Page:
Coming Home: An Armenian Photographer in Turkey


Editor, baker and photographer Andrew Janjigian and his wife Melissa Rivard, also a photographer, took a trip to Eastern Turkey this winter, traveling to Kars, Van and Diyarbakir and documenting the journey along the way. Hailing from a family of Armenian Genocide survivors who lived in Ottoman Turkey and escaped to the U.S. when the mass killings began, Janjigian was the first person from his family to return to the lands his ancestors called home. Here are his stunning photographs of a place that melds the memories and ghosts of an entire people within the air, Earth, food and structures that remain.


Colorful houses in Bogatepe, Kars/  Andrew Janjigian


Snow falls in Kars Kalesi, Kars/ Andrew Janjigian

Q: Why did you decide to take this trip?

For reasons that were only partially articulated before going: Because I wanted to put my feet down on the soil where my ancestors once lived. Because I wanted to know something about the land we’d left behind. Because I wanted to return to the scene of the crime, as if that would somehow make the stories I’d heard more concrete.

Also for a more prosaic reason: to bring back bread recipes. I am a baker, and love nothing more than spending time in bakeries watching people work. And the region is the source of some of my favorite breads.

My wife and I had been planning to visit Turkey for some time, but we were fortunate to be invited to tag along with our friends journalist Robyn Eckhardt and photographer Dave Hagerman  on one of their cookbook-research trips. Being with seasoned travelers to Turkey gave us access to places and people the average tourist would never see.


A man stands near a lake in the snow-covered city of Kars/ Andrew Janjigian


Snow falls in the ancient, ruined medieval Armenian city of Ani/ Andrew Janjigian

Q: As an Armenian-American, why was it particularly meaningful for you? 

It’s only becoming clear with distance, and only slowly. I was the first person in my extended family to visit Turkey. There are those who feel too bitter about what happened to ever do so, which I understand, but it felt right to me. We may have been driven out of the country at the point of a gun or sword, but it is not forbidden to us now. Going there felt like reclaiming something that is in some sense still ours.


Inside the Sourp Giragos Armenian Church in Diyarbakir/ Andrew Janjigian


The Armenian Cathedral of the Holy Cross on Akhtamar Island in Lake Van/ Andrew Janjigian

Q: How did you feel when visiting Ani?

We traveled to three Armenian historical sites, Ani, Akdamar Island, and Gandzak Monastery. All three provoked complicated, layered emotions in me. Pride and awe at the beauty and majesty of what had been built. And sadness for its loss, and for how these sites have been plundered, defaced, and neglected, even when they are ostensibly set aside as tourist attractions. Our hotel in Van was plastered with pretty photos of Akdamar, and the site is clearly a great source of tourism revenue for the city. All while the country is in deep denial about the people that created the place and why they are (mostly) no longer a part of their culture.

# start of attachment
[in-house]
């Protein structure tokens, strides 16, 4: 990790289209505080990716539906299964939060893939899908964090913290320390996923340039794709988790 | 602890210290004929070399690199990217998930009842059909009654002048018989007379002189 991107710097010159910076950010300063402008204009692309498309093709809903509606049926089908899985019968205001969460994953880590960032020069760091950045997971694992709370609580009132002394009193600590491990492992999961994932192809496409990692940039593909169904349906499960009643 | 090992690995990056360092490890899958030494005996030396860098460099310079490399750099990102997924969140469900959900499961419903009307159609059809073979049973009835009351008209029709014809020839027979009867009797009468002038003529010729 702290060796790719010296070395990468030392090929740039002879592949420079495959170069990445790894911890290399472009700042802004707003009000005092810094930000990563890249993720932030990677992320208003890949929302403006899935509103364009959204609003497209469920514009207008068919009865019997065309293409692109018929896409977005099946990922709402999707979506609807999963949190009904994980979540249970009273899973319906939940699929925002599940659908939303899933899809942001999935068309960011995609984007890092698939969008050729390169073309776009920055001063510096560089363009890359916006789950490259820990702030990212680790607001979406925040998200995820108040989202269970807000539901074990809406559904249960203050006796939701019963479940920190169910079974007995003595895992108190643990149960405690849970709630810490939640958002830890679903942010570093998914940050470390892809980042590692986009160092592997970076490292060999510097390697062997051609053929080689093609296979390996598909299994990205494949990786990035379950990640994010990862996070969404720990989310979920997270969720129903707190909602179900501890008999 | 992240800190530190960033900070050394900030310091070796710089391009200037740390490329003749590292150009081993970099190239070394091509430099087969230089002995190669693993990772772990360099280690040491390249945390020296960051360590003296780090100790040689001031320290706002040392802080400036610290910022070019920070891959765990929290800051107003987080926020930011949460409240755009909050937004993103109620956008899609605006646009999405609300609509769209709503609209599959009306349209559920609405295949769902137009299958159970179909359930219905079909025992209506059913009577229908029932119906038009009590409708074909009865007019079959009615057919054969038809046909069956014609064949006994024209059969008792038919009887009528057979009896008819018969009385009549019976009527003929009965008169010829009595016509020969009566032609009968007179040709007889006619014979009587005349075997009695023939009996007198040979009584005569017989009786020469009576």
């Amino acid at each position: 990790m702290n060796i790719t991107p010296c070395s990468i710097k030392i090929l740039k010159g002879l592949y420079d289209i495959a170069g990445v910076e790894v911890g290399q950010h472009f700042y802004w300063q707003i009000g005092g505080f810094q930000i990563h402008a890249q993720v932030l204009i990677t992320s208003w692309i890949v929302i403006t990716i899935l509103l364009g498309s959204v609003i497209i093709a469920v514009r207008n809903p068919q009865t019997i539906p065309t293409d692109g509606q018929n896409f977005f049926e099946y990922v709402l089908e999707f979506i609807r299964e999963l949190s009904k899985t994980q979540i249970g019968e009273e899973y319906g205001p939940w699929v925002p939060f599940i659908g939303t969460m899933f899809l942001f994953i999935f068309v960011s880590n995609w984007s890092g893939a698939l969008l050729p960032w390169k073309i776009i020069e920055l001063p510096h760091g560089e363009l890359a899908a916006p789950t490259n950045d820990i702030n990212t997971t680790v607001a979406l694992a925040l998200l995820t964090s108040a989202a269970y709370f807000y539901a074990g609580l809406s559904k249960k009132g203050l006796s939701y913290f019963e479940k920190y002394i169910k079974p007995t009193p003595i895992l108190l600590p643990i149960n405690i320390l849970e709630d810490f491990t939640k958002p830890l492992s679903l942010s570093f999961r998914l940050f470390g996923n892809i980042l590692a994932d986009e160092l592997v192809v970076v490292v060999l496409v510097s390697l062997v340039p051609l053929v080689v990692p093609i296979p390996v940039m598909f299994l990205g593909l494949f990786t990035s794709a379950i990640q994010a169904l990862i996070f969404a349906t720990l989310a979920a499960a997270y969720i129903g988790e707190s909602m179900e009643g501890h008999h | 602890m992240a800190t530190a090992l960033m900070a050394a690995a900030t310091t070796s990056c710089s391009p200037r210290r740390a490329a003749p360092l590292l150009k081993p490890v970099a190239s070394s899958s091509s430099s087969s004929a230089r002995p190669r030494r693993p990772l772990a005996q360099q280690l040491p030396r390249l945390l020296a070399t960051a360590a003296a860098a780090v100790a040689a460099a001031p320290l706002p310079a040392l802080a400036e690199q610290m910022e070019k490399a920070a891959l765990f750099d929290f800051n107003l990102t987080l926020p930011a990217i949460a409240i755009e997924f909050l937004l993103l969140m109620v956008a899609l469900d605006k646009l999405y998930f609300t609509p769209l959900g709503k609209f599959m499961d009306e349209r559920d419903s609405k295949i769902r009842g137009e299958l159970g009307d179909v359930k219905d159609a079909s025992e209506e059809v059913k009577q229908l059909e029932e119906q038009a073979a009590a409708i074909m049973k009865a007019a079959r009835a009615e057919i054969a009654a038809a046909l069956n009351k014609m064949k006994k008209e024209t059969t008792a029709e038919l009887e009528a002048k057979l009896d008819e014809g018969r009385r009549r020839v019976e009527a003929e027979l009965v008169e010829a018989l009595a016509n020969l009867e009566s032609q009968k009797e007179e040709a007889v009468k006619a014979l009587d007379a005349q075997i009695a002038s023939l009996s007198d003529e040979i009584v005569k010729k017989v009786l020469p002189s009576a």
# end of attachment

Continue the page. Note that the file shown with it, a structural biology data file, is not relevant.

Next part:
The state of these sites, and the weird position they hold in Turkish life now, seem to represent something fundamental about Turkey to me. They are the visible wounds of what happened there 100 years ago, and will remain open until the country comes to terms with what it did to the Armenians that had once contributed so much to their country.


Light shines through the dome of the Church of Tigran Honents in the ancient Armenian city of Ani/ Andrew Janjigian


A cat walks near the altar at the Sourp Giragos Armenian Church in Diyarbakir/ Andrew Janjigian

Q: What experiences did you have on this trip  that really stand out for you?

Honestly, there were too many to recount, many of them were joyful in a way that isn’t reflected in these photographs. The hospitality we encountered: more than once did we stop our car to take photos of some vista, only to find ourselves drinking tea and eating a meal in the home opposite just minutes later. The visit to Sourp Giragos in Diyarbakir, where we got to shake hands with the two Armenian caretakers, both of whom were honored we’d come so far to see it. Oh, and the breakfasts, the expansive, never-ending breakfasts.


A cowgirl leads her herd in Bogatepe, Kars/ Andrew Janjigian


A man walks by shops in Baharat, Diyarbakir/Andrew Janjigian

Q: How did you choose what you photographed – what drew you to photographing these specific things?

As a photographer, I am drawn toward quiet moments and oblique angles. We shot thousands of images while in Turkey, but I think these are among the ones that best represent how it felt to be there, or at least how I remember it now.


A man looks out a shop window in Diyarbakir/ Melissa Rivard


A cheesemaker outside Bogatepe, Kars / Melissa Rivard


Wheels of kaşar or kasseri cheese in Bogatepe Kars/ Andrew Janjigian


Men prepare bread for baking in a firin, a traditional wood-fired oven in Van/ Andrew Janjigian

Q: How do you feel on the Centennial of the Armenian Genocide? Hopeful? Not so much?

Hopeful to see how the Centennial has brought the story of what happened to light in a new way and to a greater audience, and how the world has embraced the truth of it. Sad to see the country of Turkey dig its heels reflexively, to forgo another opportunity to heal itself.


Melissa Rivard in the ancient Armenian city of Ani/ Andrew Janjigian


Andrew Janjigian stands in the door way of an abandoned church in Ani / Melissa Rivard

Andrew Janjigian is a Senior Editor at Cooks Illustrated Magazine and a baking instructor. He lives in Cambridge, MA, with his wife Melissa Rivard, also a photographer. Prints of these photographs are available, contact him at for details.



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